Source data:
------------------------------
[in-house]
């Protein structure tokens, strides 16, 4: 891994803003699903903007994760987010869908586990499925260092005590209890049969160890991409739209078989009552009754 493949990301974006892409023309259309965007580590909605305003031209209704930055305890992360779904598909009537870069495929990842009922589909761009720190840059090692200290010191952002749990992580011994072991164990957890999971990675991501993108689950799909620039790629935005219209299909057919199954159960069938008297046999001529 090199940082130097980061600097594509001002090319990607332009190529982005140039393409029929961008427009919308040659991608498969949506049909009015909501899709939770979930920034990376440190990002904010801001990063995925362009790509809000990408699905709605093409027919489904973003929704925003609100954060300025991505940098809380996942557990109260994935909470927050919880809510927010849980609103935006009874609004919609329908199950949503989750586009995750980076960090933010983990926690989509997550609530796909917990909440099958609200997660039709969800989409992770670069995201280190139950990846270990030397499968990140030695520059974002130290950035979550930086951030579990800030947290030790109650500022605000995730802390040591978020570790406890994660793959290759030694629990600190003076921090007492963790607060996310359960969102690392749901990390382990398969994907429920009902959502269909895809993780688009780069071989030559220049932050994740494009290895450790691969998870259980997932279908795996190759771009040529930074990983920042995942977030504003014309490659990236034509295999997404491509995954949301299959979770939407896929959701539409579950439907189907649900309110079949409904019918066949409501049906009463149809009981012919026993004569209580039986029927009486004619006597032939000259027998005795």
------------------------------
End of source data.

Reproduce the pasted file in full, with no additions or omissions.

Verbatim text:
[in-house]
């Protein structure tokens, strides 16, 4: 891994803003699903903007994760987010869908586990499925260092005590209890049969160890991409739209078989009552009754 493949990301974006892409023309259309965007580590909605305003031209209704930055305890992360779904598909009537870069495929990842009922589909761009720190840059090692200290010191952002749990992580011994072991164990957890999971990675991501993108689950799909620039790629935005219209299909057919199954159960069938008297046999001529 090199940082130097980061600097594509001002090319990607332009190529982005140039393409029929961008427009919308040659991608498969949506049909009015909501899709939770979930920034990376440190990002904010801001990063995925362009790509809000990408699905709605093409027919489904973003929704925003609100954060300025991505940098809380996942557990109260994935909470927050919880809510927010849980609103935006009874609004919609329908199950949503989750586009995750980076960090933010983990926690989509997550609530796909917990909440099958609200997660039709969800989409992770670069995201280190139950990846270990030397499968990140030695520059974002130290950035979550930086951030579990800030947290030790109650500022605000995730802390040591978020570790406890994660793959290759030694629990600190003076921090007492963790607060996310359960969102690392749901990390382990398969994907429920009902959502269909895809993780688009780069071989030559220049932050994740494009290895450790691969998870259980997932279908795996190759771009040529930074990983920042995942977030504003014309490659990236034509295999997404491509995954949301299959979770939407896929959701539409579950439907189907649900309110079949409904019918066949409501049906009463149809009981012919026993004569209580039986029927009486004619006597032939000259027998005795």